Anna McNay: Launch of Echt/70, a book by @BedwyrWIlliams, on 12 Nov, 6-9pm @_Limoncello_ Rewatch @studiolatest's video: http://www.studiointernational.com/index.php/bedwyr-williams-interview

Cindi Di Marzo: #EgonSchiele Portraits at the #NeueGalerie, NYC, through 19 January 2015 http://bit.ly/ZCiGK5

A Native American Romantic in Modernist Clothing

George Morrison. Grey and Black Composition, 1960. Gouache on paper, 14 x 10 1/2 in. Collection Minnesota Museum of American Art. Gift of George Morrison.

Anishinaabe expressionist artist George Morrison (1919-2000) was born on the Grand Portage Indian Reservation in Minnesota, but his quest as an artist took him far, both literally – he  studied in France, Italy and Spain and at the Art Students League of New York, painted on Cape Code and taught at the Rhode Island School of Design – and figuratively – he became friends with Jackson Pollock and Willem de Kooning and other prominent action painters and abstract expressionists. While his aesthetic drew on their modernist vision, he embraced nature as his religion, inspired by the rocks, trees, woods and wide horizon surrounding his birthplace as well as his people’s legends. Modern Spirit: The Art of George Morrison, a touring retrospective of his exquisite paintings, elemental totemic sculpture, and drawings and prints, highlights the romantic, spiritual dimensions of his art.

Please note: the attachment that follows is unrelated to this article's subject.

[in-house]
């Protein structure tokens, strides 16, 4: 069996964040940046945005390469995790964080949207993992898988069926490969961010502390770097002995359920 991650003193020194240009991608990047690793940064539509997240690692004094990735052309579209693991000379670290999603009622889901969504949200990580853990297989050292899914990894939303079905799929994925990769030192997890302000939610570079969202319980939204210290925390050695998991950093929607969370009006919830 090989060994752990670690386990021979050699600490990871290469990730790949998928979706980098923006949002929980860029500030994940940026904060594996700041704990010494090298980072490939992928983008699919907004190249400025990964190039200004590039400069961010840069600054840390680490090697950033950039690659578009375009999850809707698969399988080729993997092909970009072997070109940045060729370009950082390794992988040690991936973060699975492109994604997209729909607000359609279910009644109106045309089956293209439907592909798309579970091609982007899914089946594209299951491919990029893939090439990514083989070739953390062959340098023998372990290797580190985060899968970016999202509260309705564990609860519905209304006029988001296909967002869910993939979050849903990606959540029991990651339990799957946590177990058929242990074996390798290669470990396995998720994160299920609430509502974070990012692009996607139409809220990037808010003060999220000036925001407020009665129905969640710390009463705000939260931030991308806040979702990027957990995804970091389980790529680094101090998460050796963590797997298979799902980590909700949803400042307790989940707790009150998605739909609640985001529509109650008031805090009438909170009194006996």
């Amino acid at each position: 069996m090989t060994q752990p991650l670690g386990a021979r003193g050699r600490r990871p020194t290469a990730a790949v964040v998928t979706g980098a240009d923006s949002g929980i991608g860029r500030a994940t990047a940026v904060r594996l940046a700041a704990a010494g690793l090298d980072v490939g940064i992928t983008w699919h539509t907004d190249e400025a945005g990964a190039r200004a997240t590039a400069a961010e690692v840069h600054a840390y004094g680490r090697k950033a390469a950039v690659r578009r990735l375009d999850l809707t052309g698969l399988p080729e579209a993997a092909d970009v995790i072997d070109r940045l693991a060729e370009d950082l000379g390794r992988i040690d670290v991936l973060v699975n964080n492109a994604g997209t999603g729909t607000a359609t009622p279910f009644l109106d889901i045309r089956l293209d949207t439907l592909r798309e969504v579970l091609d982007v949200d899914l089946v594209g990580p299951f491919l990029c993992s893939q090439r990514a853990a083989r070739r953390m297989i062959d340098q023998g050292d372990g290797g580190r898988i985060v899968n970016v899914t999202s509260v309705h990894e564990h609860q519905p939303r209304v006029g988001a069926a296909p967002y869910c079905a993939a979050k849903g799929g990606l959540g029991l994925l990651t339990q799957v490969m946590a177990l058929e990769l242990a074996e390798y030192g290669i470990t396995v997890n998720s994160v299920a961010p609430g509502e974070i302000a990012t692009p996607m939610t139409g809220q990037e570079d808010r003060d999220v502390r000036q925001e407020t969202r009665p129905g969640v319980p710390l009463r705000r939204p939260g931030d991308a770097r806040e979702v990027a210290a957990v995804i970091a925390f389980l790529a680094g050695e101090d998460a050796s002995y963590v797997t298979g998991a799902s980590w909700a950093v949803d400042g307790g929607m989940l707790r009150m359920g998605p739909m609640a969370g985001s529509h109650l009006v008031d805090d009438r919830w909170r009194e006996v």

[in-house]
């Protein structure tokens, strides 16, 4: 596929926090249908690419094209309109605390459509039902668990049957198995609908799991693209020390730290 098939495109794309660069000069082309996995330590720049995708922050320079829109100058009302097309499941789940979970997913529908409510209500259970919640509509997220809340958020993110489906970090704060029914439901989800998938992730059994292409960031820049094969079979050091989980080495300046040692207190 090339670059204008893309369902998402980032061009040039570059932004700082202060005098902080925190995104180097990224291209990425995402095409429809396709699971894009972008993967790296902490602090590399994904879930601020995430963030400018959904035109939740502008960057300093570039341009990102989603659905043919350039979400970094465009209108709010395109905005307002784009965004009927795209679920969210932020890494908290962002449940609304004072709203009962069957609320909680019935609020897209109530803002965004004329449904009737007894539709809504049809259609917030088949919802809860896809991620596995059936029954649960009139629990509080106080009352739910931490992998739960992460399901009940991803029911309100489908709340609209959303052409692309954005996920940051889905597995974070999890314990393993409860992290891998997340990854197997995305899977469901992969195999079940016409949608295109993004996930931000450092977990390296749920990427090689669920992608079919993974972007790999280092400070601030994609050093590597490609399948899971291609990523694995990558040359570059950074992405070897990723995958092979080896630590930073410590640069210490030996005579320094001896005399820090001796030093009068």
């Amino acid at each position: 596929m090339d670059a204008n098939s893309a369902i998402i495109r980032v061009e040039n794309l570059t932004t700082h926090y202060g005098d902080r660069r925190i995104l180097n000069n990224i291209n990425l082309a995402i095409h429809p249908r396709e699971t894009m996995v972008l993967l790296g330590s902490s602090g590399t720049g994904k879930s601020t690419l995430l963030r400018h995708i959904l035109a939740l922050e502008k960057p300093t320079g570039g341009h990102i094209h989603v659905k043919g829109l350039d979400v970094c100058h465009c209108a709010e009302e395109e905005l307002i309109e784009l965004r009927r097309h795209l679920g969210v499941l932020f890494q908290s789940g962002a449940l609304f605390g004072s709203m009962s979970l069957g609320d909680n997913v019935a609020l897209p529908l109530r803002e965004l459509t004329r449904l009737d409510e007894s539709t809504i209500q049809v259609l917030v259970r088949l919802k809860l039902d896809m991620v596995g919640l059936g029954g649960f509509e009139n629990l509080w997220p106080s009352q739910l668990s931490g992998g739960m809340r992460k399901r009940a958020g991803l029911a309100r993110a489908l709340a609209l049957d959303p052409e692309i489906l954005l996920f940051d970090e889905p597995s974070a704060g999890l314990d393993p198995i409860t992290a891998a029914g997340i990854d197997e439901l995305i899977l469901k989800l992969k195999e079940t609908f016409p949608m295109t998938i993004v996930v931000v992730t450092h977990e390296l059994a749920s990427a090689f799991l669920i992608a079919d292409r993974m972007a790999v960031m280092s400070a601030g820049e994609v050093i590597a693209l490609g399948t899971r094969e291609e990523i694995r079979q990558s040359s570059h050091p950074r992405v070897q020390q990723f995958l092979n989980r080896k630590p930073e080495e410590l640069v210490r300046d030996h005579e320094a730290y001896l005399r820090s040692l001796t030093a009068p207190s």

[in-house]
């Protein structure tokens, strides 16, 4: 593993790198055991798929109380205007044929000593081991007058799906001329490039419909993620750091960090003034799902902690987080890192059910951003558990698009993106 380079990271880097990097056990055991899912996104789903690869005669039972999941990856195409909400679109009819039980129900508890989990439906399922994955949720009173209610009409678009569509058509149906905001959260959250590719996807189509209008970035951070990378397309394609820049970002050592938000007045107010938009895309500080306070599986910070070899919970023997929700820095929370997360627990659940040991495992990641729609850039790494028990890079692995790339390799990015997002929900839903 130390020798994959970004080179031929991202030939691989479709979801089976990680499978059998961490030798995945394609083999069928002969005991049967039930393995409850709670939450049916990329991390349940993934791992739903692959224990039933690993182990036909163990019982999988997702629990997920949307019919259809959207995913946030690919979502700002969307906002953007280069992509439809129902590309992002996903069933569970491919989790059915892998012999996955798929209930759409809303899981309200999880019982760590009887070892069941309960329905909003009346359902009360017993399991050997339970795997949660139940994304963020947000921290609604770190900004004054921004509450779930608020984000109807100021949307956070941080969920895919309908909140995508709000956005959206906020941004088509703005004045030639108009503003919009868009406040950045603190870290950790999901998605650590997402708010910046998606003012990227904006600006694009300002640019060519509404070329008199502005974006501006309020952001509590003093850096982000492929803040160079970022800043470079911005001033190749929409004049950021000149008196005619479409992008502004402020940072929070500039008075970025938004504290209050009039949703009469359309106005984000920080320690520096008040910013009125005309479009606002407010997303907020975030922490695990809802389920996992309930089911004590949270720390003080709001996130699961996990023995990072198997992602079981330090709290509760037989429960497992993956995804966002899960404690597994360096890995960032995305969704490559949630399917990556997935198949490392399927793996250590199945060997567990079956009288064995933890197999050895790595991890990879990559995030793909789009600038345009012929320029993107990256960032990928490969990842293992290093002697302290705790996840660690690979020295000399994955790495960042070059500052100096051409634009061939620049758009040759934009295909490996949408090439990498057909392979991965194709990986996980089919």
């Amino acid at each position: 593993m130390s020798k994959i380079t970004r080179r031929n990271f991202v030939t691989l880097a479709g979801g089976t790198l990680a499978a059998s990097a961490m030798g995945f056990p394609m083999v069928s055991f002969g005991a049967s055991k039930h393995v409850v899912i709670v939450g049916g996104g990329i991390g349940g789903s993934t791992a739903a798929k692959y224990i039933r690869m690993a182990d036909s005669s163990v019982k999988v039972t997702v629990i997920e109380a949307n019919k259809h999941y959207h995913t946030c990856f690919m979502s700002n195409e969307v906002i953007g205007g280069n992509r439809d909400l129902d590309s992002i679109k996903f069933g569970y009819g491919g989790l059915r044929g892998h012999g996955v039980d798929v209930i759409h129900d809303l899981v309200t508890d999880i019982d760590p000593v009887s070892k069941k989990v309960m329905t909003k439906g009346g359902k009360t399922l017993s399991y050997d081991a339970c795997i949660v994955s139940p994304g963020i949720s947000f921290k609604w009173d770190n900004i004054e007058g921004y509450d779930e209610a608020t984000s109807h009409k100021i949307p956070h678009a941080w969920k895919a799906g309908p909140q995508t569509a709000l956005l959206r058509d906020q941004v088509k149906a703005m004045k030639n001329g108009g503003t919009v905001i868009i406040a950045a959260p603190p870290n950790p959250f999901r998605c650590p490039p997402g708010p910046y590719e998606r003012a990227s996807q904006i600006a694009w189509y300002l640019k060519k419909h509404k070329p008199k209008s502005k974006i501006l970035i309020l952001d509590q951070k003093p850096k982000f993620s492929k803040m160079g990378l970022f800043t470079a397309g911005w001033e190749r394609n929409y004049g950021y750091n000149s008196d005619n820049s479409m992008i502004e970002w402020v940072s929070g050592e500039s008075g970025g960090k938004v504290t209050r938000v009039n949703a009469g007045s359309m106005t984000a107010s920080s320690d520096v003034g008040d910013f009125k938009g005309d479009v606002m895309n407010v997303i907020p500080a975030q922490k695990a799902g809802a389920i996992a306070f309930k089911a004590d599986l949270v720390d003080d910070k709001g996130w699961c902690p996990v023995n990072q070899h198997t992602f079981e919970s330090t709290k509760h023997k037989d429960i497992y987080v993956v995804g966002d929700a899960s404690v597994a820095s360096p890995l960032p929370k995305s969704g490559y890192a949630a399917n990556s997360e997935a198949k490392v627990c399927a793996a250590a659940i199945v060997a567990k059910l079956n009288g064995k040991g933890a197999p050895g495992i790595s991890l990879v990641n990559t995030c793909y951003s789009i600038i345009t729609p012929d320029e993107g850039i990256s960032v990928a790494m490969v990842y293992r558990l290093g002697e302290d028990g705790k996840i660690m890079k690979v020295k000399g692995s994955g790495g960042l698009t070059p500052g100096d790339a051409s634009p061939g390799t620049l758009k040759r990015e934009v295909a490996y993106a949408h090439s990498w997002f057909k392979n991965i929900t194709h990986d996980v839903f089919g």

National Museum of the American Indian, New York City, 24 October 2013 – 23 February 2014 and travelling to six museums during 2015.